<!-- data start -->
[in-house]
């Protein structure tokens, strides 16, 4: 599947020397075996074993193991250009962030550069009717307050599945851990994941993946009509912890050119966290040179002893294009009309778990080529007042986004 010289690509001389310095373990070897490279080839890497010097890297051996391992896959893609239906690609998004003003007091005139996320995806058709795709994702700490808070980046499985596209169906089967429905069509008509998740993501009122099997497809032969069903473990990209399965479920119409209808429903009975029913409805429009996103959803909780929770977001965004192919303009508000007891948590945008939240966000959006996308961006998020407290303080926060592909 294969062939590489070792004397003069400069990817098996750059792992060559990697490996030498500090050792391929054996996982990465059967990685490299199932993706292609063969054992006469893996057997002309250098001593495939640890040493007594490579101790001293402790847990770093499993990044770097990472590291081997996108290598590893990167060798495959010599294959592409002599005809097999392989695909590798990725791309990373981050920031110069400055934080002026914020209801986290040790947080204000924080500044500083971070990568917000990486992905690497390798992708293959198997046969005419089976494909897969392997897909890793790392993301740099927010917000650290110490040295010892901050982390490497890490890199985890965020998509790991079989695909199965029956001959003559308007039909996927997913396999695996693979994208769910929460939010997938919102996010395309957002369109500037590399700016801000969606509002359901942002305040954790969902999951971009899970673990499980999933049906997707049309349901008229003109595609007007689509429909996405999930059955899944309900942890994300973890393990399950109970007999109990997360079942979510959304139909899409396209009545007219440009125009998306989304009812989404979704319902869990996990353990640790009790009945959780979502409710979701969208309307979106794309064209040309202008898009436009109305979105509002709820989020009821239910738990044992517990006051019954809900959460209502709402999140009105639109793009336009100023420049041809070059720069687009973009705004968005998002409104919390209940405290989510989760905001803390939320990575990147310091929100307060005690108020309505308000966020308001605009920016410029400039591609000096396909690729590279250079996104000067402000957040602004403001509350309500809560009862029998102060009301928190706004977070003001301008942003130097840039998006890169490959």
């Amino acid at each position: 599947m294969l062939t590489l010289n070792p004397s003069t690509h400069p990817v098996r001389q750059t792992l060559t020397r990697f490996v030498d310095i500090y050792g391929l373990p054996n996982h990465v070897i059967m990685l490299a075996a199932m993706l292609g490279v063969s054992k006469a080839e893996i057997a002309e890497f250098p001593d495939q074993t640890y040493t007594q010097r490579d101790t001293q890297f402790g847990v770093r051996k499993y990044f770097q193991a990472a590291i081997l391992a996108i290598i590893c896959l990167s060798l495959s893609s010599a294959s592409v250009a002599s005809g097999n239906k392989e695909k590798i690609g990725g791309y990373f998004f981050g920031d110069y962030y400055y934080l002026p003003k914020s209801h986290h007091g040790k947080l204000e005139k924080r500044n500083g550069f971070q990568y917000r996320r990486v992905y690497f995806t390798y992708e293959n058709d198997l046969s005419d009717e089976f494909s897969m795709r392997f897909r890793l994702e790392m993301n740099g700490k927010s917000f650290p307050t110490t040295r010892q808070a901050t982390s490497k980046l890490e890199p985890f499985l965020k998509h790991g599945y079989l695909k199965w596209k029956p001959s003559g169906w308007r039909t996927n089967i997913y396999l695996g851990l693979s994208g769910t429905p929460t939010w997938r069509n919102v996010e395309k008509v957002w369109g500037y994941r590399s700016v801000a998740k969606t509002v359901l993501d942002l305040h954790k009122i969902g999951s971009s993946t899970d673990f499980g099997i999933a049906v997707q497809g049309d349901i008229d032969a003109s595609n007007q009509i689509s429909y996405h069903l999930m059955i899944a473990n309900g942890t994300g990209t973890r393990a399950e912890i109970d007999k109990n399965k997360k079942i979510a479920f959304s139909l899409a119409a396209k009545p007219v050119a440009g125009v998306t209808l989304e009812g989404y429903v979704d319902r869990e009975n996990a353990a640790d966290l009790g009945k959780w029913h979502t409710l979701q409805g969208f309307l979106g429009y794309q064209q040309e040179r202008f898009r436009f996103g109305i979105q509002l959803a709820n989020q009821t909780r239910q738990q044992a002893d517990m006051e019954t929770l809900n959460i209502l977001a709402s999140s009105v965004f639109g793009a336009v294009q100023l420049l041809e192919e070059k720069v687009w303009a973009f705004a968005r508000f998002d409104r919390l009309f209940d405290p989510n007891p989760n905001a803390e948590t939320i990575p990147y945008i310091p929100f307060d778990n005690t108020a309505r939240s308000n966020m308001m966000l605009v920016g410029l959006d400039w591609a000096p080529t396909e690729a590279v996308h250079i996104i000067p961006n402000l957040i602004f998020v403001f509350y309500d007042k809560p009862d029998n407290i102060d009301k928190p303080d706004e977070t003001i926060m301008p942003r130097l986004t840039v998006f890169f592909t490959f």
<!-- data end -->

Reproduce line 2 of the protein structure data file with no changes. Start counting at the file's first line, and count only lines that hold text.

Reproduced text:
């Protein structure tokens, strides 16, 4: 599947020397075996074993193991250009962030550069009717307050599945851990994941993946009509912890050119966290040179002893294009009309778990080529007042986004 010289690509001389310095373990070897490279080839890497010097890297051996391992896959893609239906690609998004003003007091005139996320995806058709795709994702700490808070980046499985596209169906089967429905069509008509998740993501009122099997497809032969069903473990990209399965479920119409209808429903009975029913409805429009996103959803909780929770977001965004192919303009508000007891948590945008939240966000959006996308961006998020407290303080926060592909 294969062939590489070792004397003069400069990817098996750059792992060559990697490996030498500090050792391929054996996982990465059967990685490299199932993706292609063969054992006469893996057997002309250098001593495939640890040493007594490579101790001293402790847990770093499993990044770097990472590291081997996108290598590893990167060798495959010599294959592409002599005809097999392989695909590798990725791309990373981050920031110069400055934080002026914020209801986290040790947080204000924080500044500083971070990568917000990486992905690497390798992708293959198997046969005419089976494909897969392997897909890793790392993301740099927010917000650290110490040295010892901050982390490497890490890199985890965020998509790991079989695909199965029956001959003559308007039909996927997913396999695996693979994208769910929460939010997938919102996010395309957002369109500037590399700016801000969606509002359901942002305040954790969902999951971009899970673990499980999933049906997707049309349901008229003109595609007007689509429909996405999930059955899944309900942890994300973890393990399950109970007999109990997360079942979510959304139909899409396209009545007219440009125009998306989304009812989404979704319902869990996990353990640790009790009945959780979502409710979701969208309307979106794309064209040309202008898009436009109305979105509002709820989020009821239910738990044992517990006051019954809900959460209502709402999140009105639109793009336009100023420049041809070059720069687009973009705004968005998002409104919390209940405290989510989760905001803390939320990575990147310091929100307060005690108020309505308000966020308001605009920016410029400039591609000096396909690729590279250079996104000067402000957040602004403001509350309500809560009862029998102060009301928190706004977070003001301008942003130097840039998006890169490959």